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Movie 1: The Namesake

Rating: 8/10

Have you been named after someone famous? It is difficult to fill the shoes when you are named after someone great. Thankfully, this author has no shoes to fill except her own. Trust me, it is not very hard to fill those. Very small shoes.

I am going to be very frank with you guys. When books are made into movies, I am inevitably disappointed. Do not even get me started on what they did with the Harry Potter series! Well, I will leave that for another day. So, when The Namesake by Jhumpa Lahiri was being made into a movie, I was prepared to be disappointed. I watched the movie explicitly to find faults, and hence include it in my Hall of Shame of Books Vs Movies. (I am a petty person with lots of spare time. What do you expect?)

Imagine my surprise when I found myself loving the unlikeliest of the characters. A character who did not touch my heartstrings in the book. A character, who at best, seemed to be merely a supporting character.

Ashoke, in the definitive train journey

Ashoke just wants to read his book in peace when he is interrupted by the well-meaning Mr. Ghosh. He was from London. He tells Ashoke "to pack a pillow and see the world". Ashoke isn't impressed. "That's what books are for. To travel without moving an inch." In a fatal train accident, Ashoke is saved only because he reached for his book, written by Nikolai Gogol. He owes his life to the Russian genius who lived and died more than a century ago.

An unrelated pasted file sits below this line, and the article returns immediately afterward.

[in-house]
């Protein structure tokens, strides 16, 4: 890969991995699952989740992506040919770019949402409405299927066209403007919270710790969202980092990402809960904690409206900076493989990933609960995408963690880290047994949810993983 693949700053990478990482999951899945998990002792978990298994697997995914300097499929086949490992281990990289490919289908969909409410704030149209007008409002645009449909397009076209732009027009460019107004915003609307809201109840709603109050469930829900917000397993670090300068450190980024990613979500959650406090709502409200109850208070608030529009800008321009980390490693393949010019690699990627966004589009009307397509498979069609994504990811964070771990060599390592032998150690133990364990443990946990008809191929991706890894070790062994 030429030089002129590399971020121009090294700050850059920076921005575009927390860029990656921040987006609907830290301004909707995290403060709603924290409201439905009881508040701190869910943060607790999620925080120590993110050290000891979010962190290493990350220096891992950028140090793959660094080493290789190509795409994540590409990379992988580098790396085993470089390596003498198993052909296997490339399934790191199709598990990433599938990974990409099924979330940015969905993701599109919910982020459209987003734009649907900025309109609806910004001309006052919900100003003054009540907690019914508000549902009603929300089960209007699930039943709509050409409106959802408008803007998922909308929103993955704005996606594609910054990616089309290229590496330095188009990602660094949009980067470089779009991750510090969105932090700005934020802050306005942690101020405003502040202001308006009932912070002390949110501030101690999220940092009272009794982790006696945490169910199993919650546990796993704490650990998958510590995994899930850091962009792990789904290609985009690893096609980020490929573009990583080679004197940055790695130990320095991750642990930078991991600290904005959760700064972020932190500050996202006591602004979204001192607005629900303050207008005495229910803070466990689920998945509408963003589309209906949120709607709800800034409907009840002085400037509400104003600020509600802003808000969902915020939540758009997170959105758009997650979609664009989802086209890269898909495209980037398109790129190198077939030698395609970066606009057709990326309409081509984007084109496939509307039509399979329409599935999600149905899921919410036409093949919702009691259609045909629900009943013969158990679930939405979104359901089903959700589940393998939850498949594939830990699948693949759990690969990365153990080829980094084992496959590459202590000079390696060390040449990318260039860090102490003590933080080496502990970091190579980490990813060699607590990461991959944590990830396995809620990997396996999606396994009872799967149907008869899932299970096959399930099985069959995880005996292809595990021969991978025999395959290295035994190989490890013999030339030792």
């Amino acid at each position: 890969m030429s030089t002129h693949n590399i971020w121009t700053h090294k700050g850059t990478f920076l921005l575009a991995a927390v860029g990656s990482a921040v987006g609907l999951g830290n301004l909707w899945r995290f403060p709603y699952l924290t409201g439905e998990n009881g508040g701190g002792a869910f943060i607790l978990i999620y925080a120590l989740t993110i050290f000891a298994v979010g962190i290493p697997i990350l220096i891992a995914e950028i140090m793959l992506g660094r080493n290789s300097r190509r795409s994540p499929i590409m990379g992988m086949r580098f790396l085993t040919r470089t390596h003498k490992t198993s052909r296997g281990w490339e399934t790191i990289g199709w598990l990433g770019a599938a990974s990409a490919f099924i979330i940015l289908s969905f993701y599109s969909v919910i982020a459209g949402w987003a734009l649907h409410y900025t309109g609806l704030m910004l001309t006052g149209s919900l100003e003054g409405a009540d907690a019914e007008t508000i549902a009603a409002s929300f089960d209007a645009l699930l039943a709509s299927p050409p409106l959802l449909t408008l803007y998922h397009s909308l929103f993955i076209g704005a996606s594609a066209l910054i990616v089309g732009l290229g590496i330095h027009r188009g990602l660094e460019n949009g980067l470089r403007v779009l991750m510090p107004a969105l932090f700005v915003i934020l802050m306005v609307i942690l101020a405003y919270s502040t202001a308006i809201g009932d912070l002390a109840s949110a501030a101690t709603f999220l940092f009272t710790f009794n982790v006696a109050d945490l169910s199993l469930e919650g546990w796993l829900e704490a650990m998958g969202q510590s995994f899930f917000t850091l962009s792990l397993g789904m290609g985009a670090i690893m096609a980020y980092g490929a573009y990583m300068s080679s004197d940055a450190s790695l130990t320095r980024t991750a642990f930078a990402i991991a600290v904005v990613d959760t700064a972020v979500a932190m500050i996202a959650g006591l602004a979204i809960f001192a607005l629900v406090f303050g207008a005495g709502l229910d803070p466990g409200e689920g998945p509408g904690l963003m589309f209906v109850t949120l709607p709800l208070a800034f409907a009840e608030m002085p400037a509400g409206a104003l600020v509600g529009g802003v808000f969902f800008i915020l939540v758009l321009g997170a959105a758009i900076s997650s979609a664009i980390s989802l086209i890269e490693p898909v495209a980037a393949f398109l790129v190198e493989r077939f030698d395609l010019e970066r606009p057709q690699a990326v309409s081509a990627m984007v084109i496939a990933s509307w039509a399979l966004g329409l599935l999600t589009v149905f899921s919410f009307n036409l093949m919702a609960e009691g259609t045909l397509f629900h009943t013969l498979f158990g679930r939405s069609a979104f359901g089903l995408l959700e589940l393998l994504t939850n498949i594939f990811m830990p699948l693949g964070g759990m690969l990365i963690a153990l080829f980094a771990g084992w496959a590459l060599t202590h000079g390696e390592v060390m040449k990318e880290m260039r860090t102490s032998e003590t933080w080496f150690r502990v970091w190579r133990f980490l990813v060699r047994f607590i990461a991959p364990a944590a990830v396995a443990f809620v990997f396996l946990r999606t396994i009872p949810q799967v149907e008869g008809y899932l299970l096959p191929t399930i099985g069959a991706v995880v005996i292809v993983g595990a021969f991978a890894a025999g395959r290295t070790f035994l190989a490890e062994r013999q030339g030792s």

Nikolai Gogol

It isn't any wonder when he emigrates to America later and names his newborn son Gogol. It also doesn't surprise us when Gogol resents his name and struggles with his identity as a second-generation immigrant. He does not wish to be a Bengali. Just an American. When Ashoke gifts his teenage son a book by Nikolai Gogol, it breaks our heart to watch the son reject the gift. The father just looks on as Gogol tosses it aside with a mere "Thanks".

One day, you will understand.

There is a pleasure in watching the interactions between Ashoke and his wife Ashima. After years of marriage, Ashoke asks his wife a question. What made you say yes all those years ago? "Because you were the best of the lot", she replied. When Ashoke does not seem satisfied, she teases, "Do you want me to say 'I love you', like those Americans?" We get to see Ashoke blush at that, and we blush too with the romance and tenderness of the moment.

Blush blush

I loved the movie for small moments like these. I found myself looking forward to the scenes with Ashoke and Ashima. I admired the silent wisdom and maturity of Ashoke when he dismisses an act of racism as 'just some kids having fun'. And a part of my heart was lost forever as Ashoke died of a heart attack.

Honestly, I would not have liked the movie if not for Irrfan. He made me love Ashoke, he made me root for Ashoke and Ashima and he made me cry when Ashoke assured Ashima that he was fine during his final hour.

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